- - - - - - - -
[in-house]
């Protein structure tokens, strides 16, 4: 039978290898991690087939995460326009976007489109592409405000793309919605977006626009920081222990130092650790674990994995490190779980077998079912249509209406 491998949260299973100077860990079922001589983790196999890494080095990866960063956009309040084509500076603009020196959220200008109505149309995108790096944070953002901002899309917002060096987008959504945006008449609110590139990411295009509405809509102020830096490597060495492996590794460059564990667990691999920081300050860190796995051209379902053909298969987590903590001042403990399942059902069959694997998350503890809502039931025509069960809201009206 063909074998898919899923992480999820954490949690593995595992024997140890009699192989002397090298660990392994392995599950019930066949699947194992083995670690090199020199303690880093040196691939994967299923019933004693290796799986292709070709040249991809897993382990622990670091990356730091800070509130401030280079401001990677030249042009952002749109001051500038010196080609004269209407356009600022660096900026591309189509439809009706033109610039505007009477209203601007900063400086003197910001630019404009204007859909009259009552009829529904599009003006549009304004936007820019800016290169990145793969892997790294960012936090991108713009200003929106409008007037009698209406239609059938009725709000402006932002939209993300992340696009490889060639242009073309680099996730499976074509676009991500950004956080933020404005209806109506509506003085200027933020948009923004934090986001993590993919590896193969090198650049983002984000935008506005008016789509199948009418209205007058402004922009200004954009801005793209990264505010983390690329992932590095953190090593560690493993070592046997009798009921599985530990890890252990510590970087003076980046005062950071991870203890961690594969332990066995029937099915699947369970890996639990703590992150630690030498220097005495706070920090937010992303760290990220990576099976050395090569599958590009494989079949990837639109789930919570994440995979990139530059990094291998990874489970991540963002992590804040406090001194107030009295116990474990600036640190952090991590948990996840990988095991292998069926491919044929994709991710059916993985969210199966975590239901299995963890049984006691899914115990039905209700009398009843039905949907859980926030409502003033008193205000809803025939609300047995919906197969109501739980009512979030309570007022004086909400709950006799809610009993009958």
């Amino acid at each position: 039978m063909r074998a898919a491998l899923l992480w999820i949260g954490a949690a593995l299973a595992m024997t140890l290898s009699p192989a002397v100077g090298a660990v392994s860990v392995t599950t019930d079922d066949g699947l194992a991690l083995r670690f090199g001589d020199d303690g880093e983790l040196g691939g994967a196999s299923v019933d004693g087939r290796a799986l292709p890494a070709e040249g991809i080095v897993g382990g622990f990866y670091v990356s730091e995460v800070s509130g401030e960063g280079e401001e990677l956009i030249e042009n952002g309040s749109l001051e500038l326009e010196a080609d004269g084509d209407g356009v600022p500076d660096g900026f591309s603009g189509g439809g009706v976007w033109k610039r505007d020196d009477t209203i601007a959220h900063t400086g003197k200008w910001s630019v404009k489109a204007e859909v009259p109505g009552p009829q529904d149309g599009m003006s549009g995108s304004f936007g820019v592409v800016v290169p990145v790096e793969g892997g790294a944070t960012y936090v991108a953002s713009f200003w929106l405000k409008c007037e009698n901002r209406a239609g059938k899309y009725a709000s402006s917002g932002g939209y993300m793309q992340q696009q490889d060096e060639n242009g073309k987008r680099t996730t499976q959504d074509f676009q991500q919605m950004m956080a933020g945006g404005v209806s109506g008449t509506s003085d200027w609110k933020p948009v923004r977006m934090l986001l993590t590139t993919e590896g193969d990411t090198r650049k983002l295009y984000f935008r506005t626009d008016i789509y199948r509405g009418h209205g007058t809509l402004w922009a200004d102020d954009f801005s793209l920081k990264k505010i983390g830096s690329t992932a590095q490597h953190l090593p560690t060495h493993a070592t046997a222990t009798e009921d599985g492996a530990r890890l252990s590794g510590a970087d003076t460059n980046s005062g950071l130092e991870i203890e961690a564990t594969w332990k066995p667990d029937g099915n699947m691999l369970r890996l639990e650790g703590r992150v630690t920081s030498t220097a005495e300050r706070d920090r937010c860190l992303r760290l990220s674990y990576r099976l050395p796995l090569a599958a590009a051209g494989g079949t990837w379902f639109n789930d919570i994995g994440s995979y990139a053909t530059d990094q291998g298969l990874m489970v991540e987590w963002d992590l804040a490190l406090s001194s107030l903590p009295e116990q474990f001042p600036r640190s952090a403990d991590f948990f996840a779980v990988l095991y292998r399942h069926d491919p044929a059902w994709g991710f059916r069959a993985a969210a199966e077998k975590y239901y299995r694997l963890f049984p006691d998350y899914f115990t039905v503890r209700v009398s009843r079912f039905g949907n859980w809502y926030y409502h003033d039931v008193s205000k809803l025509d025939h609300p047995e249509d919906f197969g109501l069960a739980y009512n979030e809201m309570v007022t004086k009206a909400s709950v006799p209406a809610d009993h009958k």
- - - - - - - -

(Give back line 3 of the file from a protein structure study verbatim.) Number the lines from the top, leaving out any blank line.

């Amino acid at each position: 039978m063909r074998a898919a491998l899923l992480w999820i949260g954490a949690a593995l299973a595992m024997t140890l290898s009699p192989a002397v100077g090298a660990v392994s860990v392995t599950t019930d079922d066949g699947l194992a991690l083995r670690f090199g001589d020199d303690g880093e983790l040196g691939g994967a196999s299923v019933d004693g087939r290796a799986l292709p890494a070709e040249g991809i080095v897993g382990g622990f990866y670091v990356s730091e995460v800070s509130g401030e960063g280079e401001e990677l956009i030249e042009n952002g309040s749109l001051e500038l326009e010196a080609d004269g084509d209407g356009v600022p500076d660096g900026f591309s603009g189509g439809g009706v976007w033109k610039r505007d020196d009477t209203i601007a959220h900063t400086g003197k200008w910001s630019v404009k489109a204007e859909v009259p109505g009552p009829q529904d149309g599009m003006s549009g995108s304004f936007g820019v592409v800016v290169p990145v790096e793969g892997g790294a944070t960012y936090v991108a953002s713009f200003w929106l405000k409008c007037e009698n901002r209406a239609g059938k899309y009725a709000s402006s917002g932002g939209y993300m793309q992340q696009q490889d060096e060639n242009g073309k987008r680099t996730t499976q959504d074509f676009q991500q919605m950004m956080a933020g945006g404005v209806s109506g008449t509506s003085d200027w609110k933020p948009v923004r977006m934090l986001l993590t590139t993919e590896g193969d990411t090198r650049k983002l295009y984000f935008r506005t626009d008016i789509y199948r509405g009418h209205g007058t809509l402004w922009a200004d102020d954009f801005s793209l920081k990264k505010i983390g830096s690329t992932a590095q490597h953190l090593p560690t060495h493993a070592t046997a222990t009798e009921d599985g492996a530990r890890l252990s590794g510590a970087d003076t460059n980046s005062g950071l130092e991870i203890e961690a564990t594969w332990k066995p667990d029937g099915n699947m691999l369970r890996l639990e650790g703590r992150v630690t920081s030498t220097a005495e300050r706070d920090r937010c860190l992303r760290l990220s674990y990576r099976l050395p796995l090569a599958a590009a051209g494989g079949t990837w379902f639109n789930d919570i994995g994440s995979y990139a053909t530059d990094q291998g298969l990874m489970v991540e987590w963002d992590l804040a490190l406090s001194s107030l903590p009295e116990q474990f001042p600036r640190s952090a403990d991590f948990f996840a779980v990988l095991y292998r399942h069926d491919p044929a059902w994709g991710f059916r069959a993985a969210a199966e077998k975590y239901y299995r694997l963890f049984p006691d998350y899914f115990t039905v503890r209700v009398s009843r079912f039905g949907n859980w809502y926030y409502h003033d039931v008193s205000k809803l025509d025939h609300p047995e249509d919906f197969g109501l069960a739980y009512n979030e809201m309570v007022t004086k009206a909400s709950v006799p209406a809610d009993h009958k």